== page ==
6 December 2023

Story of lost bomber crew revealed

by Rebecca Hannant

A memorial has been unveiled in Rimswell to honour those who died in the Lancaster bomber crash of 1945.

On Sunday, February 12, a service was held to unveil the memorial in Church Road, which is dedicated to the NG 132 Avro Lancaster that crashed on March 17, 1945.

In attendance were about 30 people including from Withernsea Royal British Legion, 550 Sqn Association RAF, Scouts, Beavers, Cubs and village residents. The service was led by Withernsea Royal British Legion president Darren England, who organised the project after discovering historic records on the crash.

At the unveiling, Darren gave an introduction about the records and the story behind the crash.

He said: “Early last year I attended the archives at Beverley to look for information on the crashed Avro Lancaster at Holmpton and while looking through thousands of reports and telegrams I came across a number of police handwritten telegrams which reported on a crashed aircraft behind the water tower at Rimswell. This got me wondering what happened and who was involved.

“Having looked through the records for Allied and German crashes on this date, I could find no aircraft that crashed in Rimswell but the nearest being on the front at Withernsea or in the Humber near Sunk Island all saying that flight NG132 Avro Lancaster was the one but no clear crash location.”

Darren explained that, after looking at the telegrams and speaking to witnesses, he was able to find out what happened to the crew on the night of the crash.

They were New Zealander pilot (captain) Lockyer, navigator Berry, air bomber Farmer, F/Engineer Drawbridge, W/OP Elliot, middle/upper gunner Matthews and rear gunner Lucey. The crew of NG132 all arrived at 550 Squadron on March 13, 1945, in Killingholme, Lincolnshire.

On the evening of March 17, they were to conduct a training bombing run at Aldbrough with fighter cover. The fighter cover was cancelled, but the run went ahead. After doing one run and dropping 10 out of 16 practice bombs, they received a radio message to return to base.

At about 4,000ft and over the airfield they received a “lights out” message and told to return to base as an enemy aircraft was in the area.

German fighter bombers targeting Hull came in over Mablethorpe and followed the coast north – and one found the Lancaster NG132.

At about 9.35pm Sgt Lucy reported that a twin-engine aircraft was flying behind them and beginning to close in rapidly.

He gave the instruction, “Corkscrew port,” which the pilot carried out, and the night fighter overshot them. Two further attacks were made and in each the Lancaster pilot evaded being hit by making corkscrews. The Lancaster conducted four differing corkscrew manoeuvres before being hit in the rear and middle of the aircraft.

A fire broke out on the aircraft and it become partially out of control. The captain ordered the crew to bail out and two of the men (Berry and Farmer) landed in the Humber estuary.

The officer in charge, Lt Col Herron of 133 Field Battery, the anti-aircraft guns at Stone Creek and Sunk Island, reported hearing screams for help and called out the lifeboat and Navy, but no one could be found. Berry was found dead a month-and-a-half later near Withernsea, and Farmer’s body was never discovered.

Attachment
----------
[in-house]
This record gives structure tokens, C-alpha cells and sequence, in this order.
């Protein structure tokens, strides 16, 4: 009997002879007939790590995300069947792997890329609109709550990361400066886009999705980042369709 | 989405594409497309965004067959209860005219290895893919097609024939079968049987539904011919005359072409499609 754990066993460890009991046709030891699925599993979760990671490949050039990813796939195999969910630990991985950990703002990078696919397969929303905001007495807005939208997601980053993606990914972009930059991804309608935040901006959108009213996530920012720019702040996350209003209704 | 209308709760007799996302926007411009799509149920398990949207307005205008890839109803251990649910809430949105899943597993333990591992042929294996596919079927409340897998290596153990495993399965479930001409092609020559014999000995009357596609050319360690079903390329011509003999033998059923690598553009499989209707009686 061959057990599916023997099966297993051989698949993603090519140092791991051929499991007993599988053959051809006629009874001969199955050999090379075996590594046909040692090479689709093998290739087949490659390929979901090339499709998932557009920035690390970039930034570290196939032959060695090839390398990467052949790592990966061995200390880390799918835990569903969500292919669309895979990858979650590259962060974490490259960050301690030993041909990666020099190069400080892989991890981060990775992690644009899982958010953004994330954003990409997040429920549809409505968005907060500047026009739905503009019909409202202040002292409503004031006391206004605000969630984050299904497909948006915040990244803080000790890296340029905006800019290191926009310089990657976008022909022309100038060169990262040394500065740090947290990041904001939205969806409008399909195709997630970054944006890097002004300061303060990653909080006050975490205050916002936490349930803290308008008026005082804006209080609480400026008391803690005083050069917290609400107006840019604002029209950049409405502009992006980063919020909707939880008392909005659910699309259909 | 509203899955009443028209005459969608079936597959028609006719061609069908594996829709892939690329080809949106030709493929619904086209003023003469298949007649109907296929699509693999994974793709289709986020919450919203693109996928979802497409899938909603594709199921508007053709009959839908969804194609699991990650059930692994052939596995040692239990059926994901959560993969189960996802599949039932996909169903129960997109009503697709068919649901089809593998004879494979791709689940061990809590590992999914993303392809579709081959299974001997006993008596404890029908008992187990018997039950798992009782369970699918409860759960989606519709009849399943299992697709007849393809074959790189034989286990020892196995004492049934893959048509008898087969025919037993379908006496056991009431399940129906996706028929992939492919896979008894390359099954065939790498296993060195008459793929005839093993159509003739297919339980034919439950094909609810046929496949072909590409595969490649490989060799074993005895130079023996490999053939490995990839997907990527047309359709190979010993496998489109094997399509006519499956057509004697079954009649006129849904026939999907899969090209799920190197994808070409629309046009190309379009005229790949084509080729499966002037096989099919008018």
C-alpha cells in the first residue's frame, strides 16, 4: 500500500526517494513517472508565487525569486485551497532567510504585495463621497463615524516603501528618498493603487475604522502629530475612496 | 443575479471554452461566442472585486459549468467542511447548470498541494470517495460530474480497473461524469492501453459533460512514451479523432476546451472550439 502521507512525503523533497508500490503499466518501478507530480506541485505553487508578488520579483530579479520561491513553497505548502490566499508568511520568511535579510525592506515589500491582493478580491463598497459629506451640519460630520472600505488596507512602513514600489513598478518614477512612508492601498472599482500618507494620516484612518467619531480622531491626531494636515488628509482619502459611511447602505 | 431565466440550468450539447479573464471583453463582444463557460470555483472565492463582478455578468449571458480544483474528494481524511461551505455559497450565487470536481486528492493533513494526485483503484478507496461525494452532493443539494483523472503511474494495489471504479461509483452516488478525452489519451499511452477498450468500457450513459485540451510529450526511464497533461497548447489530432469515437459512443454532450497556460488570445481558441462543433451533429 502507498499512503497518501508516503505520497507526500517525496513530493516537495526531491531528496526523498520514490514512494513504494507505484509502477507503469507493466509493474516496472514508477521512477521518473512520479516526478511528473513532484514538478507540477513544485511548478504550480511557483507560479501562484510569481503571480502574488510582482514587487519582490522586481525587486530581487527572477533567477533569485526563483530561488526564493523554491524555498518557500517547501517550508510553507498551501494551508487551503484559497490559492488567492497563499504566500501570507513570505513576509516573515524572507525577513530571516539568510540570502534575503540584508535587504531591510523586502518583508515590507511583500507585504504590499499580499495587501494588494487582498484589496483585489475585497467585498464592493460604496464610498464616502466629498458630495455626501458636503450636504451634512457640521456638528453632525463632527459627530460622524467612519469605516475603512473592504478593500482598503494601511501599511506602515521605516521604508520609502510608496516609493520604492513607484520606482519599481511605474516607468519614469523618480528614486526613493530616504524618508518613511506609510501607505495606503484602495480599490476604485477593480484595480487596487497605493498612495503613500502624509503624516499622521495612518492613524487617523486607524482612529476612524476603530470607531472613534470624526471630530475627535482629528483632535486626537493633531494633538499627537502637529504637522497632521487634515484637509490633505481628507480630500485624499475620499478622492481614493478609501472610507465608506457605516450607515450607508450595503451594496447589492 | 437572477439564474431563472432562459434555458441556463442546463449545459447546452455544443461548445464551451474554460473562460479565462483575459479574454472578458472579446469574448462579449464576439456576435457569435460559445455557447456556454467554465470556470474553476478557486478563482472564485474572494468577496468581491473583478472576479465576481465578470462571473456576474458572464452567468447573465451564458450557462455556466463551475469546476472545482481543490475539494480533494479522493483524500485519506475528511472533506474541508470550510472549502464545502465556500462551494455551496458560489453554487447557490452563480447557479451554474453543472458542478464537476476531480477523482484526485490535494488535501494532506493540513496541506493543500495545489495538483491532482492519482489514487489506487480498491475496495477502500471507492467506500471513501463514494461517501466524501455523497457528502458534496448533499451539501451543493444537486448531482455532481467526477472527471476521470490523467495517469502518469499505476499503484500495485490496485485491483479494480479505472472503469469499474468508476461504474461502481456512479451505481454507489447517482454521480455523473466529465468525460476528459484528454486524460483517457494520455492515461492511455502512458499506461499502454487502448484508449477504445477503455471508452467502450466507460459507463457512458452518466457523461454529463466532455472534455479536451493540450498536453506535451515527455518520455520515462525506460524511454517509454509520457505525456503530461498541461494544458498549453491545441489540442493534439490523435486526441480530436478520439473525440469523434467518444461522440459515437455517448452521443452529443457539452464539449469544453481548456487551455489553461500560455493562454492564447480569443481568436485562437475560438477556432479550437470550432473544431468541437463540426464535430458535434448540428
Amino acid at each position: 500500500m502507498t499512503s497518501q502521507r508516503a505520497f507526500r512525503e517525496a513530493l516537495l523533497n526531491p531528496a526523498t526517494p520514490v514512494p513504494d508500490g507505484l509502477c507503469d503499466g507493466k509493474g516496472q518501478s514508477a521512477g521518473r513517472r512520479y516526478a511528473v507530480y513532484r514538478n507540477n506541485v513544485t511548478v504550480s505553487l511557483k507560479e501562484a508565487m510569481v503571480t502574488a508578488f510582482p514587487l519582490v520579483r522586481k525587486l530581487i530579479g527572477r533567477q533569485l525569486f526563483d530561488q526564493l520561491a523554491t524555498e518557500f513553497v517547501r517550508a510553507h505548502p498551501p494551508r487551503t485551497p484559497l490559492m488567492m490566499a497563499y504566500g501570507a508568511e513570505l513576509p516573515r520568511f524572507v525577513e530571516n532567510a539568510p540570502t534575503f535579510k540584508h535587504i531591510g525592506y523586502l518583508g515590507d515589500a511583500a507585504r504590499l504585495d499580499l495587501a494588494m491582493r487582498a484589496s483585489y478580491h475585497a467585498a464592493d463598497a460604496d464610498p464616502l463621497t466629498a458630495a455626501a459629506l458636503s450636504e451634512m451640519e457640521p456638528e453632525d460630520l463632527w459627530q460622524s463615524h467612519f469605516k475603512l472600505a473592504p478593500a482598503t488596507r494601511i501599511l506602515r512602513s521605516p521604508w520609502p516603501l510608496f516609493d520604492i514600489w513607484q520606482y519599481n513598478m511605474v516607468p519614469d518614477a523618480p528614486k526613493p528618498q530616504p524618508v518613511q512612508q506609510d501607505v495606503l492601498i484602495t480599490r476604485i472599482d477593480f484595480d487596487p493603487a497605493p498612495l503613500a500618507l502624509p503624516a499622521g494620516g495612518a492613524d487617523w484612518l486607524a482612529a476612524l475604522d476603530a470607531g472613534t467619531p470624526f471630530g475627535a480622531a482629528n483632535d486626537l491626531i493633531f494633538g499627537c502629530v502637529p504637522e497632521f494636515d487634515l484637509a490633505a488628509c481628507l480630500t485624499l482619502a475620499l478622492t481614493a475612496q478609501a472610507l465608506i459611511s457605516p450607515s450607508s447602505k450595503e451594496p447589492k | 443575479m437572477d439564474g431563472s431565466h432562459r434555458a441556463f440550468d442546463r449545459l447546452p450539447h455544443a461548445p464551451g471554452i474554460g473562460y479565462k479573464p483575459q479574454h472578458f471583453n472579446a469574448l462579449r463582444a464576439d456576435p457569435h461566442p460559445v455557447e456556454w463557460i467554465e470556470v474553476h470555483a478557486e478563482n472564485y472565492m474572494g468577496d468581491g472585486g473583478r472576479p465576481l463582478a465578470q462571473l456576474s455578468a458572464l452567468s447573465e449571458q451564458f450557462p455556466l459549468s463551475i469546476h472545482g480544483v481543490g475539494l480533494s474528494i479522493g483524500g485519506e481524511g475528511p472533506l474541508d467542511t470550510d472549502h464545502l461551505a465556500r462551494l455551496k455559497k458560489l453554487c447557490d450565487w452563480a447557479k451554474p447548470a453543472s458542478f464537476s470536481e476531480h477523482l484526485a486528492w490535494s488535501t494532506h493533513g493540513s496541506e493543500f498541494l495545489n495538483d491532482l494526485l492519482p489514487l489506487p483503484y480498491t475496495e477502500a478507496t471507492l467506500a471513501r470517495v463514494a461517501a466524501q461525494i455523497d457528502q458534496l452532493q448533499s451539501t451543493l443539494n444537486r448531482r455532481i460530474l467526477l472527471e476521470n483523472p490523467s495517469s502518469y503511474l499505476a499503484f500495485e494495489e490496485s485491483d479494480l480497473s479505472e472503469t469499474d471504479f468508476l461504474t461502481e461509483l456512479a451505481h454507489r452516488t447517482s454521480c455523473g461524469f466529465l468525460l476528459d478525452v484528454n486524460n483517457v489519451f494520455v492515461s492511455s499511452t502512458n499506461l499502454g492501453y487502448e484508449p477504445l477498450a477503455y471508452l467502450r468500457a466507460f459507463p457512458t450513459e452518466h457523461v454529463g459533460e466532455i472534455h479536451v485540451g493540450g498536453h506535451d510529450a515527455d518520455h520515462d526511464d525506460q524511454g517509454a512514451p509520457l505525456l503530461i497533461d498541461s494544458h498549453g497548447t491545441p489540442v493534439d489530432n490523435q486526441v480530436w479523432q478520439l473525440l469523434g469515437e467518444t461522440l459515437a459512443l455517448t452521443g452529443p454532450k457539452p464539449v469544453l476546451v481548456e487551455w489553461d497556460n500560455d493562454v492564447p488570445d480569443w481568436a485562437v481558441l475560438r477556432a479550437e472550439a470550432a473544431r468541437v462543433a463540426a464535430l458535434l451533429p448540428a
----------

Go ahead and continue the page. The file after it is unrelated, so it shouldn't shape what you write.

Drawbridge was ordered to bail out with Berry and Farmer, but his parachute got stuck behind a step. On landing he injured his leg and crawled to the Patrington/ Withernsea Road where a local bus stopped and took him to a doctor in Patrington. Reports suggested that a resident of the village named Mrs Cripps said that the airman was slightly injured, and once seen to he was taken to Withernsea police station.

During the time of the incident, a dance was being held at Rimswell village hall and attendees reported hearing an aircraft with engine failure coming towards them. Everybody ran out of the hall and saw the Lancaster fly very low over them and crash in a field nearby behind the water tower. The pilot was later found dead by the side of the aircraft. He was taken to nearby Manor House barn overnight till the RAF at Catfoss (Hornsea) recovered him the following day.

The aircraft NG132 is allegedly the last Allied bomber to be shot down over the UK.

Darren added: “I also have an elderly witness that has given an account of this and the exact location. A daughter of another witness, who has passed away, unfortunately, states that her mother and others left the dance hall in Rimswell as they heard an aircraft flying low that sounded as though it was in difficulties.

“They watched the plane fly over the hall and towards the water tower where it crashed. She stated that the local farmer would not plough that area of field, which had a large hole in it and it became overgrown and left to wildlife. Unfortunately the farmer passed away and the field was sold.

“About 18 years ago the hole was filled in and again used as farmland, although once the field has been ploughed you can see the differing colour in soil that was brought in to fill the large hole to level out the field.”

During the memorial service, Rimswell resident Jean Everson spoke of her mother’s accounts of the crash.

Darren then unveiled the plaque, and the Last Post was played by bugler Emma Collinson. It was at this point that the standards were lowered, and a minute’s silence observed.

Emma then played the Reveille and the standards were raised. The exhortation was read out along with the names of the aircrew, before wreaths were laid and private tributes paid.

Darren added: “I would like to say a massive thank you to Jean Everson and her husband Simon who have taken this project on with passion, placing this memorial on their land and Simon building the memorial in his spare time.

“I would also like to thank MKM and the Buffs for their help with materials and funding.”